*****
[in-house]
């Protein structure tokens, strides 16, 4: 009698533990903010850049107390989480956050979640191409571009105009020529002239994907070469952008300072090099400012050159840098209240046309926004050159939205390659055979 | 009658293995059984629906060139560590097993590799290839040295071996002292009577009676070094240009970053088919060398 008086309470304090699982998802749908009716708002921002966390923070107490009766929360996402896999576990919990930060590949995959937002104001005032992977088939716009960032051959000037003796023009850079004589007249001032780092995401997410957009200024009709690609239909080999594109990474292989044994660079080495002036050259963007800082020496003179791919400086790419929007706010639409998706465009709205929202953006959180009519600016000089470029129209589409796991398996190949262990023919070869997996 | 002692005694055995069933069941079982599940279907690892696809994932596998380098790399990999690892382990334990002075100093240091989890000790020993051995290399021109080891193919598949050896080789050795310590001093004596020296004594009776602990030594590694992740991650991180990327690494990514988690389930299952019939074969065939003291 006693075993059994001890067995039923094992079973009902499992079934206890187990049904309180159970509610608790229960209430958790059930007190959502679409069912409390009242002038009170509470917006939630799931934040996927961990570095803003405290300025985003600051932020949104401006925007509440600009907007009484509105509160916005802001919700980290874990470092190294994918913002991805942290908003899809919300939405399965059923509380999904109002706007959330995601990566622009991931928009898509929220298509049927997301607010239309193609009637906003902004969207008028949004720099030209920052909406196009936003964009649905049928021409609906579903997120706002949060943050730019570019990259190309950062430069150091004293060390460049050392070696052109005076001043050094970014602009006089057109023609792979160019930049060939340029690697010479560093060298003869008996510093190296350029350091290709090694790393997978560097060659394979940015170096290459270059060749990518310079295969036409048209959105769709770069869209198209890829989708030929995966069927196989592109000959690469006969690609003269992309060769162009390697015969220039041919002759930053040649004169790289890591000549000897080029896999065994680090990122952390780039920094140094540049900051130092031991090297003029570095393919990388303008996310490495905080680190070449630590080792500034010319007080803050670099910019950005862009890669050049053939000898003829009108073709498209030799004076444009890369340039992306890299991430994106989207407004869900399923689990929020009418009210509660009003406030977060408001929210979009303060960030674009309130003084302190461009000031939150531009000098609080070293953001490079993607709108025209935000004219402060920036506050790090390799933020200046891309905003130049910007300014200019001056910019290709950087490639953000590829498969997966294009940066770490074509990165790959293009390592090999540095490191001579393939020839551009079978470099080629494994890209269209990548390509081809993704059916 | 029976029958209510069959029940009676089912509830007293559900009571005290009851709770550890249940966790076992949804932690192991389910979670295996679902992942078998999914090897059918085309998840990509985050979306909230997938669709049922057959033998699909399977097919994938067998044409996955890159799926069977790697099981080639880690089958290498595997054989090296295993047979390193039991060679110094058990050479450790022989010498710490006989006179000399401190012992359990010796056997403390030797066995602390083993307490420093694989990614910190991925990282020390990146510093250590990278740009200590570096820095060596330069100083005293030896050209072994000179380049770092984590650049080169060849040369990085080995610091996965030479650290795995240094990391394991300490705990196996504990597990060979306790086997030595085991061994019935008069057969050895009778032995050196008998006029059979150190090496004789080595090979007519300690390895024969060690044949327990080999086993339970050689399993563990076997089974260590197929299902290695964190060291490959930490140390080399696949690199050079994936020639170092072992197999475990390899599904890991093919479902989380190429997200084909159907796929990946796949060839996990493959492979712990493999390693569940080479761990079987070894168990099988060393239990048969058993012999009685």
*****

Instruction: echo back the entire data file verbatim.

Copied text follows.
[in-house]
């Protein structure tokens, strides 16, 4: 009698533990903010850049107390989480956050979640191409571009105009020529002239994907070469952008300072090099400012050159840098209240046309926004050159939205390659055979 | 009658293995059984629906060139560590097993590799290839040295071996002292009577009676070094240009970053088919060398 008086309470304090699982998802749908009716708002921002966390923070107490009766929360996402896999576990919990930060590949995959937002104001005032992977088939716009960032051959000037003796023009850079004589007249001032780092995401997410957009200024009709690609239909080999594109990474292989044994660079080495002036050259963007800082020496003179791919400086790419929007706010639409998706465009709205929202953006959180009519600016000089470029129209589409796991398996190949262990023919070869997996 | 002692005694055995069933069941079982599940279907690892696809994932596998380098790399990999690892382990334990002075100093240091989890000790020993051995290399021109080891193919598949050896080789050795310590001093004596020296004594009776602990030594590694992740991650991180990327690494990514988690389930299952019939074969065939003291 006693075993059994001890067995039923094992079973009902499992079934206890187990049904309180159970509610608790229960209430958790059930007190959502679409069912409390009242002038009170509470917006939630799931934040996927961990570095803003405290300025985003600051932020949104401006925007509440600009907007009484509105509160916005802001919700980290874990470092190294994918913002991805942290908003899809919300939405399965059923509380999904109002706007959330995601990566622009991931928009898509929220298509049927997301607010239309193609009637906003902004969207008028949004720099030209920052909406196009936003964009649905049928021409609906579903997120706002949060943050730019570019990259190309950062430069150091004293060390460049050392070696052109005076001043050094970014602009006089057109023609792979160019930049060939340029690697010479560093060298003869008996510093190296350029350091290709090694790393997978560097060659394979940015170096290459270059060749990518310079295969036409048209959105769709770069869209198209890829989708030929995966069927196989592109000959690469006969690609003269992309060769162009390697015969220039041919002759930053040649004169790289890591000549000897080029896999065994680090990122952390780039920094140094540049900051130092031991090297003029570095393919990388303008996310490495905080680190070449630590080792500034010319007080803050670099910019950005862009890669050049053939000898003829009108073709498209030799004076444009890369340039992306890299991430994106989207407004869900399923689990929020009418009210509660009003406030977060408001929210979009303060960030674009309130003084302190461009000031939150531009000098609080070293953001490079993607709108025209935000004219402060920036506050790090390799933020200046891309905003130049910007300014200019001056910019290709950087490639953000590829498969997966294009940066770490074509990165790959293009390592090999540095490191001579393939020839551009079978470099080629494994890209269209990548390509081809993704059916 | 029976029958209510069959029940009676089912509830007293559900009571005290009851709770550890249940966790076992949804932690192991389910979670295996679902992942078998999914090897059918085309998840990509985050979306909230997938669709049922057959033998699909399977097919994938067998044409996955890159799926069977790697099981080639880690089958290498595997054989090296295993047979390193039991060679110094058990050479450790022989010498710490006989006179000399401190012992359990010796056997403390030797066995602390083993307490420093694989990614910190991925990282020390990146510093250590990278740009200590570096820095060596330069100083005293030896050209072994000179380049770092984590650049080169060849040369990085080995610091996965030479650290795995240094990391394991300490705990196996504990597990060979306790086997030595085991061994019935008069057969050895009778032995050196008998006029059979150190090496004789080595090979007519300690390895024969060690044949327990080999086993339970050689399993563990076997089974260590197929299902290695964190060291490959930490140390080399696949690199050079994936020639170092072992197999475990390899599904890991093919479902989380190429997200084909159907796929990946796949060839996990493959492979712990493999390693569940080479761990079987070894168990099988060393239990048969058993012999009685």